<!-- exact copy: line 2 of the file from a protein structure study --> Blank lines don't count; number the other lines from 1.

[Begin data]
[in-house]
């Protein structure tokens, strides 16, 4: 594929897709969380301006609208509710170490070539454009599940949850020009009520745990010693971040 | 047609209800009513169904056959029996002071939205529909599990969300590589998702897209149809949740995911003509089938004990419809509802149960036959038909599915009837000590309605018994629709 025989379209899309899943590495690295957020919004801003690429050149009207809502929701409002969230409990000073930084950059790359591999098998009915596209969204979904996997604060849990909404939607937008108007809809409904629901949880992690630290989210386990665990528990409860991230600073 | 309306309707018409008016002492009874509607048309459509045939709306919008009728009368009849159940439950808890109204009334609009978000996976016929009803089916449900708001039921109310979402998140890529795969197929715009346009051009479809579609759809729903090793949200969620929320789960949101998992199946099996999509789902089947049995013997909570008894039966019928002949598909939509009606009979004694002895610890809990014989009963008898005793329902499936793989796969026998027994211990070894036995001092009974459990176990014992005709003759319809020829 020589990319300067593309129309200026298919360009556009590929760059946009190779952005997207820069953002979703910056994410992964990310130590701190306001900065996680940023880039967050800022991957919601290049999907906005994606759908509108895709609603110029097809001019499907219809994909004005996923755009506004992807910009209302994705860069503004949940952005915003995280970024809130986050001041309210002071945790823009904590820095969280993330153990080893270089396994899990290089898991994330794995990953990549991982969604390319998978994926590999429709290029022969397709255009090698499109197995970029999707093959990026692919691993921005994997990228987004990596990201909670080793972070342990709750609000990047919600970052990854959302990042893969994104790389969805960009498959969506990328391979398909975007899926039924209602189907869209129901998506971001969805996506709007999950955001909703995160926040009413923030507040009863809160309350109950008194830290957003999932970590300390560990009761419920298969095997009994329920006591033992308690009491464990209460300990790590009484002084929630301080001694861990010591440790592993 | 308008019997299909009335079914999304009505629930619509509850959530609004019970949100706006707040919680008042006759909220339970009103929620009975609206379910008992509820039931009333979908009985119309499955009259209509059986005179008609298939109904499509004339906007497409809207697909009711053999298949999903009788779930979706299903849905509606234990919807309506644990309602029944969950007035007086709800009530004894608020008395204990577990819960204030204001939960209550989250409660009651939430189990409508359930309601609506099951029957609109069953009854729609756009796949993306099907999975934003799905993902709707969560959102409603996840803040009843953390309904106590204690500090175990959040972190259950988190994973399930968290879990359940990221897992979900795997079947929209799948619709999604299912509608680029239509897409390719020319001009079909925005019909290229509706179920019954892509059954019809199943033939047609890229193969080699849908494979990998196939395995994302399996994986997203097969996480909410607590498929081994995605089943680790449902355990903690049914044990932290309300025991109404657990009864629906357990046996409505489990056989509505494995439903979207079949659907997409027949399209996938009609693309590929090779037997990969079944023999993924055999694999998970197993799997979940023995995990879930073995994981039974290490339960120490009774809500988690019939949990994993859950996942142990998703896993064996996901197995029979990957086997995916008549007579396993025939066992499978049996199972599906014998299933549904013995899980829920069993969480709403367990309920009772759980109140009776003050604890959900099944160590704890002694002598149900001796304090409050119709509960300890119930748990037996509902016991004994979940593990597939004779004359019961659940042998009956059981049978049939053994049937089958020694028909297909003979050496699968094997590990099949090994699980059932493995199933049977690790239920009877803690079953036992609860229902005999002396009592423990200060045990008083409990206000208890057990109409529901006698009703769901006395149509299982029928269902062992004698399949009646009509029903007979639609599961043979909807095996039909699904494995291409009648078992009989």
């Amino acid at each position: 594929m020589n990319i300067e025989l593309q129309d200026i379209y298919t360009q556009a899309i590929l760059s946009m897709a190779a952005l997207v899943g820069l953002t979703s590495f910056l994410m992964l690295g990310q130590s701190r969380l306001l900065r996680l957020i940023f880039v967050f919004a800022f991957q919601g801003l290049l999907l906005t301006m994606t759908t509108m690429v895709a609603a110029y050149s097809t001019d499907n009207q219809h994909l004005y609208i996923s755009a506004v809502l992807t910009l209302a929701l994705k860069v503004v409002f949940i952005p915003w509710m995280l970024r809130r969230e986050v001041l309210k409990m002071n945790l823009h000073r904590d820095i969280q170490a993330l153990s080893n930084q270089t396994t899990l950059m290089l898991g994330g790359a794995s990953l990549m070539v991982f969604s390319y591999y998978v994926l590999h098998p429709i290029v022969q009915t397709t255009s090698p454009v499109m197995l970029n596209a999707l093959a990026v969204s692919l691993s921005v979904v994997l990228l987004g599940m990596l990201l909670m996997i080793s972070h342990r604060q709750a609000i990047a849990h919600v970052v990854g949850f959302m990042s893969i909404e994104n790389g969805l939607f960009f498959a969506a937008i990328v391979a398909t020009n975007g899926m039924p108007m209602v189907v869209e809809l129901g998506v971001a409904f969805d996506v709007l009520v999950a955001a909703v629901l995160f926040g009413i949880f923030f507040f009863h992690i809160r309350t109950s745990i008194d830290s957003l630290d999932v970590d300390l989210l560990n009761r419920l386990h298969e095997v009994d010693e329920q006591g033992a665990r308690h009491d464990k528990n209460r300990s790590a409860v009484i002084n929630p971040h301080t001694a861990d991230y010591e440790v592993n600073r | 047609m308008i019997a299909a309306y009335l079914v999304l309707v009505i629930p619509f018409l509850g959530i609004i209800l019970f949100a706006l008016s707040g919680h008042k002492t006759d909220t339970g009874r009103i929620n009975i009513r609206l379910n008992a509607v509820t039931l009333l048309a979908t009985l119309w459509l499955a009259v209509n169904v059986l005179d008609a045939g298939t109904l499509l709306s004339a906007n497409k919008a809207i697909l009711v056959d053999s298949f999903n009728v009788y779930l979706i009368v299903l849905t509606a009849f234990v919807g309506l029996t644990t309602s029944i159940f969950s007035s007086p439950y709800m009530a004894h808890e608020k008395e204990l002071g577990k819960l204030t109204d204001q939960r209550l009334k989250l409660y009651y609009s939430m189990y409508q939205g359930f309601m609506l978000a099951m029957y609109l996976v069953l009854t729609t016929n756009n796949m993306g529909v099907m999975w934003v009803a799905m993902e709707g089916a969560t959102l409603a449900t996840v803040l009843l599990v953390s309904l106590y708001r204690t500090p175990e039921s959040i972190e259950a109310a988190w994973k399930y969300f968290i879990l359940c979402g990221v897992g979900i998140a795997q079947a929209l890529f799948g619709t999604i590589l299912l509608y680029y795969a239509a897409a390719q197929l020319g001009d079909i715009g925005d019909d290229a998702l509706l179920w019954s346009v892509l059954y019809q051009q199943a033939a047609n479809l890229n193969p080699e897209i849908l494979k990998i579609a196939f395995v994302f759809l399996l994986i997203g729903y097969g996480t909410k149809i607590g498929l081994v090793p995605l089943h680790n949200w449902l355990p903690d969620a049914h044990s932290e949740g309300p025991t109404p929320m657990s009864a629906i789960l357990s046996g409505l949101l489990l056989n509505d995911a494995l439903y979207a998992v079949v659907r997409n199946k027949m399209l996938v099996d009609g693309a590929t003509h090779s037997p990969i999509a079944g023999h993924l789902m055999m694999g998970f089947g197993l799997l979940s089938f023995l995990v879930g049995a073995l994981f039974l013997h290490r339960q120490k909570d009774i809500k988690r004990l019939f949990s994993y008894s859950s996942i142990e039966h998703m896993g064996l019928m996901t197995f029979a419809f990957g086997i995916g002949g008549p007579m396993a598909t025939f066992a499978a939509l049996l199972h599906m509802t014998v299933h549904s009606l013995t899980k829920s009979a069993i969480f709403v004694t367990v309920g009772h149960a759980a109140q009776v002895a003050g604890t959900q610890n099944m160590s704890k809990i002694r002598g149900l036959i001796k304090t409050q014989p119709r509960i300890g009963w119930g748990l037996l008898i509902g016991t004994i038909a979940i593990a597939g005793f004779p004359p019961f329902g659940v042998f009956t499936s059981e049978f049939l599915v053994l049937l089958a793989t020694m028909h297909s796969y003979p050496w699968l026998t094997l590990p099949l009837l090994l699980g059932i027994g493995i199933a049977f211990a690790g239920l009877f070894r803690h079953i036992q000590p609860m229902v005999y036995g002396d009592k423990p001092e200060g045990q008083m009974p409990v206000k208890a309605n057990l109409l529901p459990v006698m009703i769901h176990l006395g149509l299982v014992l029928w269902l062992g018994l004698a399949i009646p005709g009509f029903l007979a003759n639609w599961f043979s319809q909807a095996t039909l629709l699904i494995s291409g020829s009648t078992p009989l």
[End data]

């Protein structure tokens, strides 16, 4: 594929897709969380301006609208509710170490070539454009599940949850020009009520745990010693971040 | 047609209800009513169904056959029996002071939205529909599990969300590589998702897209149809949740995911003509089938004990419809509802149960036959038909599915009837000590309605018994629709 025989379209899309899943590495690295957020919004801003690429050149009207809502929701409002969230409990000073930084950059790359591999098998009915596209969204979904996997604060849990909404939607937008108007809809409904629901949880992690630290989210386990665990528990409860991230600073 | 309306309707018409008016002492009874509607048309459509045939709306919008009728009368009849159940439950808890109204009334609009978000996976016929009803089916449900708001039921109310979402998140890529795969197929715009346009051009479809579609759809729903090793949200969620929320789960949101998992199946099996999509789902089947049995013997909570008894039966019928002949598909939509009606009979004694002895610890809990014989009963008898005793329902499936793989796969026998027994211990070894036995001092009974459990176990014992005709003759319809020829 020589990319300067593309129309200026298919360009556009590929760059946009190779952005997207820069953002979703910056994410992964990310130590701190306001900065996680940023880039967050800022991957919601290049999907906005994606759908509108895709609603110029097809001019499907219809994909004005996923755009506004992807910009209302994705860069503004949940952005915003995280970024809130986050001041309210002071945790823009904590820095969280993330153990080893270089396994899990290089898991994330794995990953990549991982969604390319998978994926590999429709290029022969397709255009090698499109197995970029999707093959990026692919691993921005994997990228987004990596990201909670080793972070342990709750609000990047919600970052990854959302990042893969994104790389969805960009498959969506990328391979398909975007899926039924209602189907869209129901998506971001969805996506709007999950955001909703995160926040009413923030507040009863809160309350109950008194830290957003999932970590300390560990009761419920298969095997009994329920006591033992308690009491464990209460300990790590009484002084929630301080001694861990010591440790592993 | 308008019997299909009335079914999304009505629930619509509850959530609004019970949100706006707040919680008042006759909220339970009103929620009975609206379910008992509820039931009333979908009985119309499955009259209509059986005179008609298939109904499509004339906007497409809207697909009711053999298949999903009788779930979706299903849905509606234990919807309506644990309602029944969950007035007086709800009530004894608020008395204990577990819960204030204001939960209550989250409660009651939430189990409508359930309601609506099951029957609109069953009854729609756009796949993306099907999975934003799905993902709707969560959102409603996840803040009843953390309904106590204690500090175990959040972190259950988190994973399930968290879990359940990221897992979900795997079947929209799948619709999604299912509608680029239509897409390719020319001009079909925005019909290229509706179920019954892509059954019809199943033939047609890229193969080699849908494979990998196939395995994302399996994986997203097969996480909410607590498929081994995605089943680790449902355990903690049914044990932290309300025991109404657990009864629906357990046996409505489990056989509505494995439903979207079949659907997409027949399209996938009609693309590929090779037997990969079944023999993924055999694999998970197993799997979940023995995990879930073995994981039974290490339960120490009774809500988690019939949990994993859950996942142990998703896993064996996901197995029979990957086997995916008549007579396993025939066992499978049996199972599906014998299933549904013995899980829920069993969480709403367990309920009772759980109140009776003050604890959900099944160590704890002694002598149900001796304090409050119709509960300890119930748990037996509902016991004994979940593990597939004779004359019961659940042998009956059981049978049939053994049937089958020694028909297909003979050496699968094997590990099949090994699980059932493995199933049977690790239920009877803690079953036992609860229902005999002396009592423990200060045990008083409990206000208890057990109409529901006698009703769901006395149509299982029928269902062992004698399949009646009509029903007979639609599961043979909807095996039909699904494995291409009648078992009989």